I did not anticipate this reaction prior to taking the case. The reason I did not anticipate this reaction is because, the semester before, I tried the sexual assault case against the governor of Missouri. I was the lead prosecutor in that case. Previously, I had tried a double-murder case. I had represented the family of an accused terrorist. My thinking at the time was that people in Winthrop House were quite well-aware of my academic work as a criminal-law teacher and as a criminal-law practitioner. I was personally surprised by the reaction with respect to this client. Once I became aware of some students’ discomfort, then I immediately addressed the entire Winthrop House population and started a conversation about the representation.
In your private conversations, what have you come away with? Have people said anything that you thought was convincing or has made you think twice about it?
I do recognize that some students are genuinely upset with the decision to take the case. They are concerned with the allegations that are lodged against my client, and they are concerned that this will somehow impact the atmosphere at Winthrop House. Those are the major concerns. I should say even more precisely, some students are concerned that people will be less inclined to speak about sexual assault in the house. I take any genuine student concern very seriously, even if those such concerns do not represent the majority of students in the house. It’s an important voice, and it’s one that I’ve listened to and continue listening to.
As a professor, I am at the root a teacher. Part of my response has been to acknowledge the genuine feelings of some of my students and encourage an open, free, frank, robust conversation about issues regarding sexual assault, but also issues regarding our long-standing constitutional traditions of due process and fair representation of clients. I do believe that the two can be meaningfully separated. That is to say: lawyers are not extensions or alter egos of their clients. Also, lawyers do not represent the ideology of their clients. Rather, lawyers are engaged in a long-standing tradition of service to people accused by the state. Just as surgeons don’t decline to work on people because they’re bad, lawyers too have these same obligations once they undertake a representation.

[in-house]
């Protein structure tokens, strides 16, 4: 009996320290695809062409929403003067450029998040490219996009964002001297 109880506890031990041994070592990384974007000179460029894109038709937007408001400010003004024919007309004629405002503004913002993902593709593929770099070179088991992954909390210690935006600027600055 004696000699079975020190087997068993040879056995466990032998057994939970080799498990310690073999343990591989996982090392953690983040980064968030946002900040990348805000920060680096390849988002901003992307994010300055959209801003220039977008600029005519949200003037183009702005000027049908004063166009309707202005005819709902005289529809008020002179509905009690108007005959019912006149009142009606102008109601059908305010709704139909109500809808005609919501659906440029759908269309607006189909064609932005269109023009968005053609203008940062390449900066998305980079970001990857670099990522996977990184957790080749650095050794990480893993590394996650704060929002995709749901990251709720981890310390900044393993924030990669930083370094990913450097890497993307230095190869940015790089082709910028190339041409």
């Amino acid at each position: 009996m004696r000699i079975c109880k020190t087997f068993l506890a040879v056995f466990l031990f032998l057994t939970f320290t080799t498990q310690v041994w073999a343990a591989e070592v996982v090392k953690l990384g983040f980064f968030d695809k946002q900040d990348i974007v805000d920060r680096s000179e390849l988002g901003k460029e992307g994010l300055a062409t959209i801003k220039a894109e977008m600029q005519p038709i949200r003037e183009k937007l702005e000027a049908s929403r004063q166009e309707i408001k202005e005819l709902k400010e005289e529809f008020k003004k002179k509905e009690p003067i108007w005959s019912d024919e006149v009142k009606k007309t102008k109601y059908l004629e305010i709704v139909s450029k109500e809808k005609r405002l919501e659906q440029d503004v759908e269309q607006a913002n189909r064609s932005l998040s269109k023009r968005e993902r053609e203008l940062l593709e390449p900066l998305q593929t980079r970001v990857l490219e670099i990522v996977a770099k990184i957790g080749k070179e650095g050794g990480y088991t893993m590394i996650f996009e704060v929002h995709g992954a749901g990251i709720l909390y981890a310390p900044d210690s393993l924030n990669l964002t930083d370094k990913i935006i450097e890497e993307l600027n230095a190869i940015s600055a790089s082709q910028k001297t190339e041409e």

When you explain that to some of these students who are upset, what is their response?
‘Explain’ would be strong. I have been in conversation with many students on multiple dimensions. One dimension is the constitutional aspect of it and the long-standing U.S. traditions that really require the sort of work that I do. The other dimension has to do with people feeling as though they are able to express themselves, and more specifically express themselves about sexual assault within the house setting. I have given equal time to both of those dimensions.
I’ll start with the latter. It is important for students to feel as though they can discuss any topic in the house. I’ve reassured them of that. Those conversations go something like this, that your dean, Dean Sullivan, has represented over the years very many women who have been victims of sexual assault, that I’ve represented Winthrop students, women Winthrop students, who have been victims of sexual assault. [Sullivan added that he has represented Winthrop students both at Harvard and in court proceedings.] I’ve also pointed them to some of my work as part of a team of scholars who have been going about the business of redrafting the Model Penal Code’s sexual assault provisions, which are very much outdated.
It makes me wince a little bit that someone who is representing any client that they perceive as deserving of a fair trial should have to explain or even prove their bona fides to not get attacked for it. Even if you had done none of these other things, it seems important to uphold the principle of what you laid out in the first part of this interview. There’s some degree in which I feel like if you’re laying out these other things, you’ve already conceded somewhat of the argument.